With a wider capital gains tax off the agenda, it would be easy to overlook the existing tax implications for property investors under the New Zealand taxation system.
Here, we look at two types of investment property ownership and what taxes apply, depending on your situation.
Property investors who buy for capital gains
Whether you will need to pay tax on your property depends on a number of factors. The first factor is ‘intent’. If you purchase a property intending to sell it to make a profit, it is likely you will be subject to tax on that profit. However, any tax implications are also subject to the following considerations:
- Your history of buying and selling. If you are deemed to be a property dealer, then you are likely to be liable for tax – even if you are selling your family home.
- If you’re a dealer, developer or builder. It is likely taxation obligations will apply to you.
- When you buy and sell property. Generally, any property bought between the 1st of October 2015 and 28th March 2018, and sold within a two-year period, will be liable for tax on the profit. Tax rules changed in March 2018, and if you sell any property bought after 1st October 2018 within 5 years of purchase, you are likely to be liable to pay tax on profits.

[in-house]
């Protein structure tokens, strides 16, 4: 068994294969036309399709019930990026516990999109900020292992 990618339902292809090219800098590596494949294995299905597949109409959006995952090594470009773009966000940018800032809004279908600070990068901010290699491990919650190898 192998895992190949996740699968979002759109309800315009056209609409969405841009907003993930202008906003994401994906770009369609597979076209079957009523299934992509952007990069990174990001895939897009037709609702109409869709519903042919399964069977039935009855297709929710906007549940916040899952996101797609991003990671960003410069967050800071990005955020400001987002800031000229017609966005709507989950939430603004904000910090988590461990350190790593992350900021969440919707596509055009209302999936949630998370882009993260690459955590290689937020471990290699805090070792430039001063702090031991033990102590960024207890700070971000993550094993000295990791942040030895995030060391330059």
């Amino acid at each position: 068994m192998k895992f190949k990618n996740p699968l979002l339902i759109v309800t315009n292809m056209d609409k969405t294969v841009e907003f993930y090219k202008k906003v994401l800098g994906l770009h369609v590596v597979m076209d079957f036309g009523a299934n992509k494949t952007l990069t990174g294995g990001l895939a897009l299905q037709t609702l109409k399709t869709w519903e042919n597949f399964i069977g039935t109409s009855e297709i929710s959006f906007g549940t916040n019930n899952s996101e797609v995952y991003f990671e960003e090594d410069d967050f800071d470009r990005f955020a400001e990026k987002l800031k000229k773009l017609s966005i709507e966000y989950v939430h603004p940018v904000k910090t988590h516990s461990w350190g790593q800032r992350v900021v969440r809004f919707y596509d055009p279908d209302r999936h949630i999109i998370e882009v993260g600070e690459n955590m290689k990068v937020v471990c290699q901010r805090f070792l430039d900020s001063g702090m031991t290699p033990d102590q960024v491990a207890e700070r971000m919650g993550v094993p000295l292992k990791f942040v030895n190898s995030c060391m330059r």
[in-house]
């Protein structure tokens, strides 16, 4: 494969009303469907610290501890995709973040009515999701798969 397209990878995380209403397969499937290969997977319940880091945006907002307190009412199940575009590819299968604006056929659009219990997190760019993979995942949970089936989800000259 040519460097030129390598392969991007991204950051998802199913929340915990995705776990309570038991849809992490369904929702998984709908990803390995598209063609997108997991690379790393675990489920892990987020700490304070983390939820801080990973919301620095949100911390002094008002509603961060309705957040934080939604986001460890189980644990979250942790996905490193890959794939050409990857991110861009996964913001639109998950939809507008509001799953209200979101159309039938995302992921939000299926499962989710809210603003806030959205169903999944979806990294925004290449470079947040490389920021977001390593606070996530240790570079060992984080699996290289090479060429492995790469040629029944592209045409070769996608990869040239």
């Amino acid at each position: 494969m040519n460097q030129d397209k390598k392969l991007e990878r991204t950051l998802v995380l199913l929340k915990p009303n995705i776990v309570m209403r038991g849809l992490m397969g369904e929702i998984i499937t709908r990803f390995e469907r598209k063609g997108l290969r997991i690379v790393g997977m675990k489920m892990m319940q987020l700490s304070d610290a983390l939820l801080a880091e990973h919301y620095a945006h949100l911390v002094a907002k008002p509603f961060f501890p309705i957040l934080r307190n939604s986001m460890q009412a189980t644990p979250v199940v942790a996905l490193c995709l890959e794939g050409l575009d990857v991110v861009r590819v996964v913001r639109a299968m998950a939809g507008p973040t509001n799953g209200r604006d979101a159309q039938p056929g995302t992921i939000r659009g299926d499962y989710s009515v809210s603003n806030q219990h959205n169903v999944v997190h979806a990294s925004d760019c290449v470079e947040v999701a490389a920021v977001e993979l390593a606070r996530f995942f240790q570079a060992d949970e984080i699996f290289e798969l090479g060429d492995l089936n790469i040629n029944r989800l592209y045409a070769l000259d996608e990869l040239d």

If you are a property developer, there may be other situations in which you are liable for tax, or situations in which any exemptions or exclusions won’t apply to you. We recommend you talk to your client account manager here at Agar Fenwick, to make sure you aren’t hit with any nasty surprises.
Property investors who buy rental properties
As already stated, if you buy a house with the intention of holding on to it, and don’t sell within 5 years of purchasing (where the property was bought after 1st October 2018), you are unlikely to have any tax applied to the capital gains you accrue.
However, it’s important not to overlook other tax obligations that are incumbent upon rental property owners. Remember, under New Zealand tax law, you are liable for tax on any income you earn. While there are deductions allowable for a rental property, if you make a profit, you will need to pay income tax.
The bottom line
With capital gains tax off the table (for now), you may be breathing a sigh of relief. However, just remember that tax often still applies to income and profits, depending on your situation. Make sure you know your obligations before buying and selling investment properties.
Disclaimer: please note that the advice provided in this article is intended as an overview and as general information only. While care is taken to ensure accuracy and reliability, the information provided is subject to change and may not reflect current developments or address your specific situation.
If you are considering being active in the investment property market (buying or selling), we strongly recommend talking to our experienced and knowledgeable financial advisers to receive specific advice around your bespoke circumstances.
Contact us today if you have a specific enquiry regarding property tax, by reaching out to your client manager directly or getting in touch via email@example.com.
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